Images of spectators participating in the third week of the world volleyball championships in Tehran revealed a number of women inside the stadium.
In the past years Islamic Republic official have barred Iranian women from entering stadiums to watch sports events.
Meanwhile activists have been challenging the prohibition and despite their concerted efforts with the moderate government of President Rohani, conservative factions have persisted in preventing women from attending sports events.
Now the recent show of women in the first week of July 2016 in the Azadi stadium has been questioned in social media as tokenism.
The volleyball games were held in Tehran on Saturday and Sunday. The volleyball federation announced that 466 tickets were sold to women but a message in the early stages of ticket sales told purchasers that due to the limited number of seats for women there were no more tickets available for women.
Last week Iran’s National TV aired images of spectators in a game between Iran and Serbia and the group of women shown appeared to be mostly dressed in strict Islamic dress code for women and lacking in enthusiasm toward the game.
The social media exchanges maintain that the women in the stadium were families of the players or employees of the ministry of youth and sports who had been instructed to control their behaviour in the stadium.
The reports in twitter maintain that the token presence of women among the spectators is only to prevent Iran’s exclusion from hosting the games due to the restriction Islamic Republic officials are setting against women spectators.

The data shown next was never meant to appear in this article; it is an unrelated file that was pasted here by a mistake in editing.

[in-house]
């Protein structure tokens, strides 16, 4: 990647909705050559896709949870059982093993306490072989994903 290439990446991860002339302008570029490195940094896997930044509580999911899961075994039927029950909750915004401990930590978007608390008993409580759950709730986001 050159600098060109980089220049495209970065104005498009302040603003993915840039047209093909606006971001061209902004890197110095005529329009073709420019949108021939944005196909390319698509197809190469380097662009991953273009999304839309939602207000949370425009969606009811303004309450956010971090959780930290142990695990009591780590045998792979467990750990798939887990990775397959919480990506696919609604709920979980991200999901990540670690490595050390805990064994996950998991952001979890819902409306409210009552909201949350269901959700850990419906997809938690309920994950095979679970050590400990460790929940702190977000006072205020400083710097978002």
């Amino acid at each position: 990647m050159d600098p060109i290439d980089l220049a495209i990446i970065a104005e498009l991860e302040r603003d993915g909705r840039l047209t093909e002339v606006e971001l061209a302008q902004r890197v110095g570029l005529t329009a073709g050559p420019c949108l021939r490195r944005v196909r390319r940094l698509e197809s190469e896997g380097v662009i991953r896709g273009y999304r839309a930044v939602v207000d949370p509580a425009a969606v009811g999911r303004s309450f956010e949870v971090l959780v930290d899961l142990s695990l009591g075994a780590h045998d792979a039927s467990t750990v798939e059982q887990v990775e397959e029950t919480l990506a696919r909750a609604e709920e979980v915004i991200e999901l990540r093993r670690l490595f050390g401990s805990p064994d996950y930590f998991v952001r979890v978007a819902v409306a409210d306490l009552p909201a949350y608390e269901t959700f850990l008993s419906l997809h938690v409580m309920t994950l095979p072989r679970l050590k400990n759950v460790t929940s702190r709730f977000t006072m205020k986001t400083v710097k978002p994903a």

The restrictions against women attending volleyball events in Tehran stadiums go back to two years ago when Iran faced Japan in two games in Tehran to determine the Asian representative in the FIVB World League 2014. No woman was barred from attending the first game but thousands were prevented from attending the second, and highly sensitive, game.
In 2014, the clusters of women trying to get into the games was then dispersed by security officers. Websites linked to conservative factions reported at the time that the prohibition was brought about following “inappropriate scenes” caused by the presence of women in the first game.
Iran’s Women’s Sports Adviser was quoted as saying that their office is against barring women from attending sports events in stadiums adding that “measures could be put in place to resolve the opposition to women’s presence in stadiums.
Despite promises, Shahindokht Molaverdi, President Hassan Rohani’s Adviser in Women and Family Affairs has been quoted as saying that the administration has abandoned efforts to facilitate presence of women as spectators in sports events due to opposition from senior religious figures.